// People powered superheroes. Millions of people flooded the streets during the latest wave of youth-led global protest from the climate movement. Due to the unrest in Chile, the COP25 scheduled to take place in Santiago in the beginning of December has been moved to Madrid. But deep in the Amazon the Brazilian organisation Instituto Socioambiental are organising their very own summit, bringing indigenous groups, climate strikers and youth activists from Extinction Rebellion together to conspire for the defense of Mother Earth. ActionAid are also taking part in the mobilizations around the globe, sparking reflections on our role in this historic movement building process.
// The success of a protest depends on who is doing the protesting. Current debates on the recent rise of authoritarian populists may point the finger at the working classes — but research investigating all major mass protest movements 1900-2016 suggests that the industrial workers have been the most crucial to the historical progress of democracy.
// Fancy an instructive manifesto for a new revolutionary movement for autonomy? Inhabit is a collectively and anonymously written strategy emerging from a network of autonomous projects across North America. It brings together diverse strands of thinking, activism, and hands-on experimentation into a radical vision in keeping with our tumultuous times. They believe revolution must be built from the ground up, and that it starts by making another way of life possible. Check it out.
// Artistic resistance in Central America. The Biennale in Resistance has been reclaiming public spaces in Guatemala to spark community dialogues on the various forms of structural violence and inequality that young people are facing. By showcasing art not merely as decoration for the elite but rather as a vehicle for forming identity and communities and engaging in ongoing and open-ended reflections with the participation also from the peripheries of society. There has been a variety of artistic expressions, including dance, photography, video art and performances – 42 art works from 7 countries have been presented at 13 different locations around Guatemala. The Biennale in Resistance is part of Global Platform El Salvador’s effort to build regional alliances with unusual suspects to ferment innovative thinking. You can read an English review from the art magazine Terremoto and if you chew Spanish check out this piece from the newspaper Prensa Libre.
// We all love artistic activism, but does it actually work? The past decade has witnessed a surge in “artistic activism,” but whether it actually works, has largely been a matter of inclination more than documentation. That's why we were pretty excited to be part of the Copenhagen Experiment.  An evidence-based, empirical comparative study of the variable impact of creative versus more conventional forms of activism. Check out the report here, and find out if cow shit and costumes can beef up the effect and affect of your campaign.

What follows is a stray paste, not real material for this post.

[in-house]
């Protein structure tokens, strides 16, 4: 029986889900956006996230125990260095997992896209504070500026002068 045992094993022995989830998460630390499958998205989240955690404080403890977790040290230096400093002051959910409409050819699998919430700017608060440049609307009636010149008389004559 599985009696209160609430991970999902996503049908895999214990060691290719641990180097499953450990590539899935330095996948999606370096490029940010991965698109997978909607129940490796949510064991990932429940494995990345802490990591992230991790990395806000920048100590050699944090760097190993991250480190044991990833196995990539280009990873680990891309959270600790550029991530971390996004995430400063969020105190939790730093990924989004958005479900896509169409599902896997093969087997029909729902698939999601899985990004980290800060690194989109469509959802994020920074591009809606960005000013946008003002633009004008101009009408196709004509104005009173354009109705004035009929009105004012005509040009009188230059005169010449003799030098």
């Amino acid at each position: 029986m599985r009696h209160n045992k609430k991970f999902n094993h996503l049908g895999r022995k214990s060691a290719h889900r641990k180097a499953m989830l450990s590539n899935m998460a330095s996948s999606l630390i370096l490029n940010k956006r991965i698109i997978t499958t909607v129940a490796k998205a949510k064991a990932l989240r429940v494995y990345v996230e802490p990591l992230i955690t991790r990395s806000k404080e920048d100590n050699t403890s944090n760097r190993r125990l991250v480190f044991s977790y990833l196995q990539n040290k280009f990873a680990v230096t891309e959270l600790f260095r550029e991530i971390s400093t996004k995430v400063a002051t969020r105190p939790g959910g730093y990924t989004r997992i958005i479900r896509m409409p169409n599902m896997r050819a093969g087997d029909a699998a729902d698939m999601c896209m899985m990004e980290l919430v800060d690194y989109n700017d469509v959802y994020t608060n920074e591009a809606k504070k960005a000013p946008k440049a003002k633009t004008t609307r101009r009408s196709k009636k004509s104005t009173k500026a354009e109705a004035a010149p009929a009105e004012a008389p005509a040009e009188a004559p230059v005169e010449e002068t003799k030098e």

// Get funding for your fearless direct actions. Have you ever had a bold, creative idea for your campaign only to find that no one is willing to fund it? Do you feel that your direct actions are too often hindered by the lack of resources? If so, read on! The Get Up Stand Up direct action fund is our attempt to skip the bureaucratic donor process and get straight to the action. Africans Rising and Beautiful Trouble are announcing an open call to support direct actions anywhere in the world! We know that you don’t have time to waste and neither do we, so we’ve made the application and reporting processes very simple and straightforward. Less time on bureaucracy means more time on what you do best: Organising, educating and making beautiful, inspiring trouble! Click here for information about the application process and funding criteria. 
- is published every month by Global Platforms; ActionAid’s network for youth-led activism.

Global Platforms are youth-led spaces for building collective power. Through capacity development and support to youth-led initiatives, we seek to inspire young people to organise and act on social injustice and to connect people, organisations and movements all over the world.